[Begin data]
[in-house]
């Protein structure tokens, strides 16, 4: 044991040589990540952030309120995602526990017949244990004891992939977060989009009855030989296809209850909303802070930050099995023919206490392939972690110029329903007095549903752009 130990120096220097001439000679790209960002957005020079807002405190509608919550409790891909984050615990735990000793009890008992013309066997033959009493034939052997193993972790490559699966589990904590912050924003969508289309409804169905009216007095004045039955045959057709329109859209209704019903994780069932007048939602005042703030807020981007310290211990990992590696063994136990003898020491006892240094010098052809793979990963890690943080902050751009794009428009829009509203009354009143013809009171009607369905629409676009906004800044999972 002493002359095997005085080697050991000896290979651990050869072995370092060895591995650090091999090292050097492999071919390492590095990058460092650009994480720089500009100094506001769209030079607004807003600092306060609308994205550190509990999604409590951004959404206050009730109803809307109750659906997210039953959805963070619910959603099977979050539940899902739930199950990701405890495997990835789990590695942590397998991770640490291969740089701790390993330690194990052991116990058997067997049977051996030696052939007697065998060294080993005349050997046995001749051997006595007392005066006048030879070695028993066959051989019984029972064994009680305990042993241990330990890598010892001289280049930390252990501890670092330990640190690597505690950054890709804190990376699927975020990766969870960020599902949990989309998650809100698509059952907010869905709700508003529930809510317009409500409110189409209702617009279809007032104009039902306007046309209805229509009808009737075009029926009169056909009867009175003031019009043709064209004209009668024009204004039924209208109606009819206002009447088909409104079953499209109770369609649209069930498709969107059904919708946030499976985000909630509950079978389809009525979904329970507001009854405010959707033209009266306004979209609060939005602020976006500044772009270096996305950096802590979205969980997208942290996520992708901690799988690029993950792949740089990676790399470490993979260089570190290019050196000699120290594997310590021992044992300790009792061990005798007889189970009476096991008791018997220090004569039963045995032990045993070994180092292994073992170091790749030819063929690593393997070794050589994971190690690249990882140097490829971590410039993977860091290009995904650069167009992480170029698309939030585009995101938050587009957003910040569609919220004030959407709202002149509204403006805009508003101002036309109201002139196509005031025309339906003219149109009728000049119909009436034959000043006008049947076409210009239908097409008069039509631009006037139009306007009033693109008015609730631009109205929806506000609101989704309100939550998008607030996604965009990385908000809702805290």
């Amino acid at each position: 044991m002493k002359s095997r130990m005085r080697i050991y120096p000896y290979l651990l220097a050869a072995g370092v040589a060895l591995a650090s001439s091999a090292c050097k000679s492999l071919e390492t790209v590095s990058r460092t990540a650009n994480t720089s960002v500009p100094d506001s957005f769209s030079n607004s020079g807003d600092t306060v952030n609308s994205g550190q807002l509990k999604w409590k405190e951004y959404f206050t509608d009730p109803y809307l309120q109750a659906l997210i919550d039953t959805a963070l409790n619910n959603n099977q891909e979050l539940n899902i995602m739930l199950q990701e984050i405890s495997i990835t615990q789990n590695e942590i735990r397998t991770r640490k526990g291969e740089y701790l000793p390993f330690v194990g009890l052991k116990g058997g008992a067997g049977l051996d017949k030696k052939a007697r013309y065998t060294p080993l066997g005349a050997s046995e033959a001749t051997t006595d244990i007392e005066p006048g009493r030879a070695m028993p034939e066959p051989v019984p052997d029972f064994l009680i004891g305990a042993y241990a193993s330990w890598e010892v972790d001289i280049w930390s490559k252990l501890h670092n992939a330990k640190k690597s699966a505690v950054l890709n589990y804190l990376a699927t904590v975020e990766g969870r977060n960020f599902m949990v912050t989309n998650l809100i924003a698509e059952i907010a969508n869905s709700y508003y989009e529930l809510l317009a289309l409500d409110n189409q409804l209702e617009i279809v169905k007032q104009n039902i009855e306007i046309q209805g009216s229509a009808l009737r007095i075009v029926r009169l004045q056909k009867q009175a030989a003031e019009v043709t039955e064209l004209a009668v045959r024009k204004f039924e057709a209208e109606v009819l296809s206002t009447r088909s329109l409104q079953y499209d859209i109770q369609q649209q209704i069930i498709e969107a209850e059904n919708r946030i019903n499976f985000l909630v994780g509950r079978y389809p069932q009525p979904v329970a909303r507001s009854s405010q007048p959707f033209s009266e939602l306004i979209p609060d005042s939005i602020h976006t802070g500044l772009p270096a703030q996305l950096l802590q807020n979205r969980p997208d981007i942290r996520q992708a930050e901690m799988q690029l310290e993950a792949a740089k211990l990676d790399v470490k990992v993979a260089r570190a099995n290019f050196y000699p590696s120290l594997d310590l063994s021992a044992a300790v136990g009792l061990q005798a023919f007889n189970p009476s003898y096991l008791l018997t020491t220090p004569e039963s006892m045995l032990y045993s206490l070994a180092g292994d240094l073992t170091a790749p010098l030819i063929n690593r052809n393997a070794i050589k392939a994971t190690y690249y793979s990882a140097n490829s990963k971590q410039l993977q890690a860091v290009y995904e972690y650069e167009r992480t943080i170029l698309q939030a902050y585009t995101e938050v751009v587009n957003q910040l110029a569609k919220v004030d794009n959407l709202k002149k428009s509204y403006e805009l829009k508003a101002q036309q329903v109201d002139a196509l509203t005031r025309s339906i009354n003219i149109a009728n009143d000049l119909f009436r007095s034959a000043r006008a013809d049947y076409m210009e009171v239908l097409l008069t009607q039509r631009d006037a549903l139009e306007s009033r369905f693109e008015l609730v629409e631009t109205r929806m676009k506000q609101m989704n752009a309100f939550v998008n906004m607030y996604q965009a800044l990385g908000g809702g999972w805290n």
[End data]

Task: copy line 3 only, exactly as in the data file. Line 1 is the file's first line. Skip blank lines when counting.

């Amino acid at each position: 044991m002493k002359s095997r130990m005085r080697i050991y120096p000896y290979l651990l220097a050869a072995g370092v040589a060895l591995a650090s001439s091999a090292c050097k000679s492999l071919e390492t790209v590095s990058r460092t990540a650009n994480t720089s960002v500009p100094d506001s957005f769209s030079n607004s020079g807003d600092t306060v952030n609308s994205g550190q807002l509990k999604w409590k405190e951004y959404f206050t509608d009730p109803y809307l309120q109750a659906l997210i919550d039953t959805a963070l409790n619910n959603n099977q891909e979050l539940n899902i995602m739930l199950q990701e984050i405890s495997i990835t615990q789990n590695e942590i735990r397998t991770r640490k526990g291969e740089y701790l000793p390993f330690v194990g009890l052991k116990g058997g008992a067997g049977l051996d017949k030696k052939a007697r013309y065998t060294p080993l066997g005349a050997s046995e033959a001749t051997t006595d244990i007392e005066p006048g009493r030879a070695m028993p034939e066959p051989v019984p052997d029972f064994l009680i004891g305990a042993y241990a193993s330990w890598e010892v972790d001289i280049w930390s490559k252990l501890h670092n992939a330990k640190k690597s699966a505690v950054l890709n589990y804190l990376a699927t904590v975020e990766g969870r977060n960020f599902m949990v912050t989309n998650l809100i924003a698509e059952i907010a969508n869905s709700y508003y989009e529930l809510l317009a289309l409500d409110n189409q409804l209702e617009i279809v169905k007032q104009n039902i009855e306007i046309q209805g009216s229509a009808l009737r007095i075009v029926r009169l004045q056909k009867q009175a030989a003031e019009v043709t039955e064209l004209a009668v045959r024009k204004f039924e057709a209208e109606v009819l296809s206002t009447r088909s329109l409104q079953y499209d859209i109770q369609q649209q209704i069930i498709e969107a209850e059904n919708r946030i019903n499976f985000l909630v994780g509950r079978y389809p069932q009525p979904v329970a909303r507001s009854s405010q007048p959707f033209s009266e939602l306004i979209p609060d005042s939005i602020h976006t802070g500044l772009p270096a703030q996305l950096l802590q807020n979205r969980p997208d981007i942290r996520q992708a930050e901690m799988q690029l310290e993950a792949a740089k211990l990676d790399v470490k990992v993979a260089r570190a099995n290019f050196y000699p590696s120290l594997d310590l063994s021992a044992a300790v136990g009792l061990q005798a023919f007889n189970p009476s003898y096991l008791l018997t020491t220090p004569e039963s006892m045995l032990y045993s206490l070994a180092g292994d240094l073992t170091a790749p010098l030819i063929n690593r052809n393997a070794i050589k392939a994971t190690y690249y793979s990882a140097n490829s990963k971590q410039l993977q890690a860091v290009y995904e972690y650069e167009r992480t943080i170029l698309q939030a902050y585009t995101e938050v751009v587009n957003q910040l110029a569609k919220v004030d794009n959407l709202k002149k428009s509204y403006e805009l829009k508003a101002q036309q329903v109201d002139a196509l509203t005031r025309s339906i009354n003219i149109a009728n009143d000049l119909f009436r007095s034959a000043r006008a013809d049947y076409m210009e009171v239908l097409l008069t009607q039509r631009d006037a549903l139009e306007s009033r369905f693109e008015l609730v629409e631009t109205r929806m676009k506000q609101m989704n752009a309100f939550v998008n906004m607030y996604q965009a800044l990385g908000g809702g999972w805290n």